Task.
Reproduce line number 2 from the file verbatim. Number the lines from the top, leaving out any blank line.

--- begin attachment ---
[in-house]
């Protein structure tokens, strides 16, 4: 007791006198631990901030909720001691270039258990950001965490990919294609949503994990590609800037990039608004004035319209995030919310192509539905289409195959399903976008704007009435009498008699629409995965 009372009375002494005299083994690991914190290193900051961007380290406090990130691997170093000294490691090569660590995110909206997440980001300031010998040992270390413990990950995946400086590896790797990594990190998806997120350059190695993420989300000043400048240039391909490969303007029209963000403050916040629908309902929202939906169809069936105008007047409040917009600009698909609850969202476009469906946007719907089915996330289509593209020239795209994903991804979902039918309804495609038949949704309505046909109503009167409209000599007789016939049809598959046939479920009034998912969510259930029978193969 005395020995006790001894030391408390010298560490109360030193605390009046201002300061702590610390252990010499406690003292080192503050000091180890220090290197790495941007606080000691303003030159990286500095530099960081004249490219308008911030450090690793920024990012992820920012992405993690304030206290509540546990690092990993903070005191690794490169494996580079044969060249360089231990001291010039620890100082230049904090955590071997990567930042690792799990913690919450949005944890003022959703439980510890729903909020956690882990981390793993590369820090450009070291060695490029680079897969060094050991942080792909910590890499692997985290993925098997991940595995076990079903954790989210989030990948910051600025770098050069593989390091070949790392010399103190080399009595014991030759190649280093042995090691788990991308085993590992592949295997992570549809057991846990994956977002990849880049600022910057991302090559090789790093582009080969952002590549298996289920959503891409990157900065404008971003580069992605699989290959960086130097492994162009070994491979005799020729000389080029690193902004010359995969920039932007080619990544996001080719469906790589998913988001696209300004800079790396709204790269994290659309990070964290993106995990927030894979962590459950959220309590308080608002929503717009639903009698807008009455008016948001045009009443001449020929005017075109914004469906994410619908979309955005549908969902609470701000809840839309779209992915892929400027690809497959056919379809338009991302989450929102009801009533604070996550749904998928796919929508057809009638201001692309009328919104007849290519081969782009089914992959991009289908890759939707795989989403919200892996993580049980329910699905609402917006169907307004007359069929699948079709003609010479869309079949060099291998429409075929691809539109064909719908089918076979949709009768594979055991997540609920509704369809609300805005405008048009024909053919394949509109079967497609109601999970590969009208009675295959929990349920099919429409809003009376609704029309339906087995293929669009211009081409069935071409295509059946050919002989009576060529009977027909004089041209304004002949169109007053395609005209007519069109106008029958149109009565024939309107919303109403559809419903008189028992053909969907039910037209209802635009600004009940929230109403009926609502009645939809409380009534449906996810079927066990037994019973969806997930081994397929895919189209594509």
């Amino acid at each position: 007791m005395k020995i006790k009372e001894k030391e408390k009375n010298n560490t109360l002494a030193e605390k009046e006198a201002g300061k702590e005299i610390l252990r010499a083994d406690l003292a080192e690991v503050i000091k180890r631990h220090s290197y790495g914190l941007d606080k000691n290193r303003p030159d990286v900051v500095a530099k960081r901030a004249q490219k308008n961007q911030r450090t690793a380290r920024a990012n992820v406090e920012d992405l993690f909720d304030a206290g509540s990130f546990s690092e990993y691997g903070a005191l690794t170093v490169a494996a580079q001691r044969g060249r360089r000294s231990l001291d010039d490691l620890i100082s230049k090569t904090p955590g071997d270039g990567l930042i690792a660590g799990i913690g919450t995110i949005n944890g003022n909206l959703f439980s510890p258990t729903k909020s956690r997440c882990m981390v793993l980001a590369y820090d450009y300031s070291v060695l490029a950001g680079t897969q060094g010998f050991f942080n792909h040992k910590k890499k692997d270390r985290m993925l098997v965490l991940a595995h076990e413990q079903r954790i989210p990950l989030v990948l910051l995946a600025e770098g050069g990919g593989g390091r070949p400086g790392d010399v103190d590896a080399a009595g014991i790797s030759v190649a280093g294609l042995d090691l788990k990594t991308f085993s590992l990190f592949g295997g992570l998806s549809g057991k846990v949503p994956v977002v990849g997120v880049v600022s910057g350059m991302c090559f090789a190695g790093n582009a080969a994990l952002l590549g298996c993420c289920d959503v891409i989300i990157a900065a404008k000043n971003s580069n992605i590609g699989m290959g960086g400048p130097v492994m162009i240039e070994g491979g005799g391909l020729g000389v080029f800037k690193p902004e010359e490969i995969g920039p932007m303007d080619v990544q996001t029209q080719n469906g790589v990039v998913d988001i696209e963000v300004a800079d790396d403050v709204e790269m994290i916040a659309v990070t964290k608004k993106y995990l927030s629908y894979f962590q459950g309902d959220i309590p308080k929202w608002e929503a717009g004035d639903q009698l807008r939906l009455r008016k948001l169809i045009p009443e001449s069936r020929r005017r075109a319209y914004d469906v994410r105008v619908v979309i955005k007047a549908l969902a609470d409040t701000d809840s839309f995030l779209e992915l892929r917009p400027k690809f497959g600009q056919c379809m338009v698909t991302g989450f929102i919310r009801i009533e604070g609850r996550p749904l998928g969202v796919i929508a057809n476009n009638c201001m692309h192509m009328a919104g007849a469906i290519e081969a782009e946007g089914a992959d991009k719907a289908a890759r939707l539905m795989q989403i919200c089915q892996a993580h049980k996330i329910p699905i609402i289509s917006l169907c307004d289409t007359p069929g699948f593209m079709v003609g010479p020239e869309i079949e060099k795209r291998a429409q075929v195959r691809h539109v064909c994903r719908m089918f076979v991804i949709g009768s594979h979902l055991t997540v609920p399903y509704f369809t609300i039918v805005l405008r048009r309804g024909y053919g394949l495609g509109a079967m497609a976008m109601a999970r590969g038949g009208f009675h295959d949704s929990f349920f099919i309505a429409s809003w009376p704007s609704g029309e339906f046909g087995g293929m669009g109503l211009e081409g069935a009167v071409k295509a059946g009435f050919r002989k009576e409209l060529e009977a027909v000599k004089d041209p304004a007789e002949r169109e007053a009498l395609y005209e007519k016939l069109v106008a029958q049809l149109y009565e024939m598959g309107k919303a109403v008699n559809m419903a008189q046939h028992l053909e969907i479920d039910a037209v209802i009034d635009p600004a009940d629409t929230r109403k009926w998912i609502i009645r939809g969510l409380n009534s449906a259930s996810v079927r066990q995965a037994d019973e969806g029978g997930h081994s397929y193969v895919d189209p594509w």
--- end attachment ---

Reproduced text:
């Protein structure tokens, strides 16, 4: 007791006198631990901030909720001691270039258990950001965490990919294609949503994990590609800037990039608004004035319209995030919310192509539905289409195959399903976008704007009435009498008699629409995965 009372009375002494005299083994690991914190290193900051961007380290406090990130691997170093000294490691090569660590995110909206997440980001300031010998040992270390413990990950995946400086590896790797990594990190998806997120350059190695993420989300000043400048240039391909490969303007029209963000403050916040629908309902929202939906169809069936105008007047409040917009600009698909609850969202476009469906946007719907089915996330289509593209020239795209994903991804979902039918309804495609038949949704309505046909109503009167409209000599007789016939049809598959046939479920009034998912969510259930029978193969 005395020995006790001894030391408390010298560490109360030193605390009046201002300061702590610390252990010499406690003292080192503050000091180890220090290197790495941007606080000691303003030159990286500095530099960081004249490219308008911030450090690793920024990012992820920012992405993690304030206290509540546990690092990993903070005191690794490169494996580079044969060249360089231990001291010039620890100082230049904090955590071997990567930042690792799990913690919450949005944890003022959703439980510890729903909020956690882990981390793993590369820090450009070291060695490029680079897969060094050991942080792909910590890499692997985290993925098997991940595995076990079903954790989210989030990948910051600025770098050069593989390091070949790392010399103190080399009595014991030759190649280093042995090691788990991308085993590992592949295997992570549809057991846990994956977002990849880049600022910057991302090559090789790093582009080969952002590549298996289920959503891409990157900065404008971003580069992605699989290959960086130097492994162009070994491979005799020729000389080029690193902004010359995969920039932007080619990544996001080719469906790589998913988001696209300004800079790396709204790269994290659309990070964290993106995990927030894979962590459950959220309590308080608002929503717009639903009698807008009455008016948001045009009443001449020929005017075109914004469906994410619908979309955005549908969902609470701000809840839309779209992915892929400027690809497959056919379809338009991302989450929102009801009533604070996550749904998928796919929508057809009638201001692309009328919104007849290519081969782009089914992959991009289908890759939707795989989403919200892996993580049980329910699905609402917006169907307004007359069929699948079709003609010479869309079949060099291998429409075929691809539109064909719908089918076979949709009768594979055991997540609920509704369809609300805005405008048009024909053919394949509109079967497609109601999970590969009208009675295959929990349920099919429409809003009376609704029309339906087995293929669009211009081409069935071409295509059946050919002989009576060529009977027909004089041209304004002949169109007053395609005209007519069109106008029958149109009565024939309107919303109403559809419903008189028992053909969907039910037209209802635009600004009940929230109403009926609502009645939809409380009534449906996810079927066990037994019973969806997930081994397929895919189209594509």